What is a Consultant?

A business consultant is somebody who comes in and tells you that they are the expert.

The easiest way to think about the value of a consultant is something like a tax accountant or an IT consultant. In those instances, as a small or medium size business owner, you really do want them to come in and bring their expertise. They’re not going to ask you for your opinion particularly because they know that they’re consulting, they’re giving you the answers.

Frustration can ensue when a business owner engages a consultant in a field where they feel they also have insight – marketing is a classic example. By misunderstanding these 5 disciplines, you engage a marketing consultant (an expert to tell you what to do) and then get frustrated they don’t ask you a heap of questions like a coach!

What is a Trainer?

A trainer will also bring a process and the answers to a solution to the to the questions you might be asking. And again, like a facilitator, a trainer is generally a one-too-many-space.

So, they will come in with their material and run through a process from that tell space – giving rather than asking you to try to draw out of you.

What is a Mentor?

The last of the five advisory disciplines is a Mentor.

A mentor, by definition, is somebody who has walked this path before and is sharing, telling you their experience based on what they did.

One of the challenges of a mentor is even if they are from the same industry or similar business size to you, their experience may be out of date. With a mentor, it’s critical to find somebody who understand how your business in your industry is going today, rather than just giving you war stories from history.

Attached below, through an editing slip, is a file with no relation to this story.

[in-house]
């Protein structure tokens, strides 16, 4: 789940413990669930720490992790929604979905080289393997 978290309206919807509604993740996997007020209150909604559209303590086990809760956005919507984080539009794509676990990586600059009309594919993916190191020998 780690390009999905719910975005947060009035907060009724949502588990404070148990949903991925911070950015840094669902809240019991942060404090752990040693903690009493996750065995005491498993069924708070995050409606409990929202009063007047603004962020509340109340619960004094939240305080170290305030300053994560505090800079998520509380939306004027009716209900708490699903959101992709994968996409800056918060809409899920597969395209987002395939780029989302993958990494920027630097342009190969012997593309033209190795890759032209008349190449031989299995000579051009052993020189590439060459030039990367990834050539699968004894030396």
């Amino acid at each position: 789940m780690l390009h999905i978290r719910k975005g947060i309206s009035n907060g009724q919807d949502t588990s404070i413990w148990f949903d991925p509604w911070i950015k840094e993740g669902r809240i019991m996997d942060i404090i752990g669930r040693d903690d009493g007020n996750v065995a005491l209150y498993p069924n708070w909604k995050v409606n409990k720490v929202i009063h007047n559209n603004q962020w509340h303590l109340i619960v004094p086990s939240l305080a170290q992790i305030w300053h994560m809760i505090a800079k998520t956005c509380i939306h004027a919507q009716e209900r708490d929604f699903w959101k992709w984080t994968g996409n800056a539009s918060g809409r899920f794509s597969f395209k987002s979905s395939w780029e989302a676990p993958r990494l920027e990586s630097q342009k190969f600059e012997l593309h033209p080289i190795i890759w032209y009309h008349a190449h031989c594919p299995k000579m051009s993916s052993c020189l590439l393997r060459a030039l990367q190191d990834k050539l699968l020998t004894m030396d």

5 Advisory Disciplines in Summary

I’ll run through those very briefly again.

  1. A facilitator will ask questions of a group to take them through a process with no ownership in the outcome.
  2. A coach will ask questions from you without giving any answers.
  3. A consultant will give you all the answers without asking any questions from you.
  4. A trainer will tell walk through a process in a one-to-many environment, and
  5. A mentor will share tell their experience.

Which of those is right for you and your business?

Well, the reality is, in the modern world, all five of these advisory disciplines are a marketing term more than advisory disciplines.

Most business coaches know that pure coaching is a waste of time, and so they intersperse their coaching work with a degree of consulting where they will bring some of the solutions.

If an advisor has experience in your industry, they might sit in a mentor space – but also use coaching or training approaches to help you achieve your outcome. You’ll generally be able to find people with this experience are great at running a training presentation and even facilitating a session where it’s just drawing the information out of the group and getting them a line and on the one page.

In other words, the best business advisors are ones to understand the difference between these disciplines but are also trained and able to deliver in various approaches. This ensures that at any point when they’re working with you and your business, that their experience and advisory methodology is going to give you the best return on investment.

Next Steps